Now let’s turn our attention to RocketDrive and RocketVision. One problem with FPGAs is that the results seen at the RTL level sometimes don’t match the results seen from the gate-level representation of the design after it’s been loaded into the FPGA. The GateRocket RocketDrive was uniquely developed to solve debugging problems with the traditional FPGA design process by bridging the gap between the RTL and the FPGA. A traditional deployment is as illustrated below:
As each new block is verified at the RTL level in the context of your full-chip design, its synthesized/gate-level equivalent (generated using any industry-standard synthesis tool) can be moved over into the physical FPGA in the RocketDrive. Meanwhile, RocketVision allows you to gain access to any internal signals to see what’s going on inside the FPGA.
As soon as a problem manifests itself, the verification run can be repeated with the RTL version of the suspect block resident in the software simulation world running in parallel with the gate-level version realized in the physical FPGA. By means of RocketVision, the signals from the peripheries of these blocks (along with any designated signals internal to the blocks) can be compared "on-the-fly."
Using this technology – combining conventional software simulation with physical hardware and an appropriate debugging environment – it is possible to very quickly detect, isolate, identify, and resolve bugs, irrespective of where they originated in the FPGA design flow.
And one very important point to note here is that the design in the FPGA runs at hardware speed, which is much, MUCH faster than the RTL equivalent running in a software simulator.
MATLAB-Simulink + RocketDrive + RocketVision
Now this is where things start to become very exciting. As we’ve already seen, EDA Simulator Link from the MathWorks allows Simulink to work with any industry-standard software simulator. Meanwhile, the RocketDrive and RocketVision also work with any industry-standard software simulator. So when everything is brought together, we can enjoy the advantages provided by all of these tools.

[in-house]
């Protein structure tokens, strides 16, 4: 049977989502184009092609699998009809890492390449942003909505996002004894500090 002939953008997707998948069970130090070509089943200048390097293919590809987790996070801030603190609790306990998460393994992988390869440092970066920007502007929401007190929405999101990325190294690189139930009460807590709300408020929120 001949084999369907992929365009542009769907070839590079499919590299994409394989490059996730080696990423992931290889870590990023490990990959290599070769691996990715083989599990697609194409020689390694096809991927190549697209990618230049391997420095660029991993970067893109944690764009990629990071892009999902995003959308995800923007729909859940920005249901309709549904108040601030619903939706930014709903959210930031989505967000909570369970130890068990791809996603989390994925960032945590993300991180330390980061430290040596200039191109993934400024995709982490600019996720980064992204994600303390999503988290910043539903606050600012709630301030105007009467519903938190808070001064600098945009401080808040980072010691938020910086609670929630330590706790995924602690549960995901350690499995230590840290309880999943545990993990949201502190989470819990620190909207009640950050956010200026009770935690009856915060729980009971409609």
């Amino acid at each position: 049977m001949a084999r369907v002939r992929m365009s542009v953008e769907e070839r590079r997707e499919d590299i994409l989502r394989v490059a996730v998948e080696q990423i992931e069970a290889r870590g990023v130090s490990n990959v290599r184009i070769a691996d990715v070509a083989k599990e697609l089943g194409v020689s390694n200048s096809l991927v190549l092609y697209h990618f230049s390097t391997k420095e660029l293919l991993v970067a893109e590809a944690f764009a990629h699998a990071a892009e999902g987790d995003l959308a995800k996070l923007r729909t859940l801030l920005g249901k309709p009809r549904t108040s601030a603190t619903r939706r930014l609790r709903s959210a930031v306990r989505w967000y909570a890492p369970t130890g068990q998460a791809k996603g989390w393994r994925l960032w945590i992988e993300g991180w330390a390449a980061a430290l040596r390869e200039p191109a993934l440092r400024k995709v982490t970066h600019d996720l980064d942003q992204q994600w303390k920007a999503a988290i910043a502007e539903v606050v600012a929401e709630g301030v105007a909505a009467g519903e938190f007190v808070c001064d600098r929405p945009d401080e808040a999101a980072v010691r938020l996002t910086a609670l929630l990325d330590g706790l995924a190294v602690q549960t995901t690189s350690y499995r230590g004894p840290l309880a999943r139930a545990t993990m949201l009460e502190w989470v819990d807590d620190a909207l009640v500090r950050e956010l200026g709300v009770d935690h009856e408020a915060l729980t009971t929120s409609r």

The best way to illustrate this is by means of a demonstration. By some strange quirk of fate, the folks at GateRocket have a video of just such a demonstration (Click Here
to see the demonstration). As you’ll see, they commence with a Simulink-based simulation of a DSP function using the Xilinx DSP Blockset. This simulation takes 133 seconds to run. (Actually, it should be noted that these FPGA Blockset-based simulations in Simulink run slower than simulations using Simulink’s native software-based blocks. However, this is somewhat irrelevant, because the whole premise of what we’re talking about her is based on the use of the FPGA vendors’ Blocksets.)
Next, the guys and gurls at GateRocket use the Xilinx System Generator for DSP to generate the equivalent RTL. Then they employ EDA Simulator Link to perform a co-simulation of the testbenches in Simulink with the RTL in the software simulator. This simulation takes 435 seconds (three times as long) to run.
Finally the chaps and chappesses at GateRocket use the combination of Simulink (for the stimulus and display) with EDA Simulator Link, an industry-standard software simulator, and the RocketDrive and RocketVision. The resulting simulation runs in only 10 seconds, which is 13X faster than the Simulink-only run and 43X faster than the Simulink plus software simulator run.
Personally, I think this is rather exciting. What we have here is a new way to tie existing design, analysis, debug, and verification technologies together so as to reap the advantages of each of the tools. And this is only one possible scenario... now I’m looking forward to seeing what the folks at GateRocket come up with next...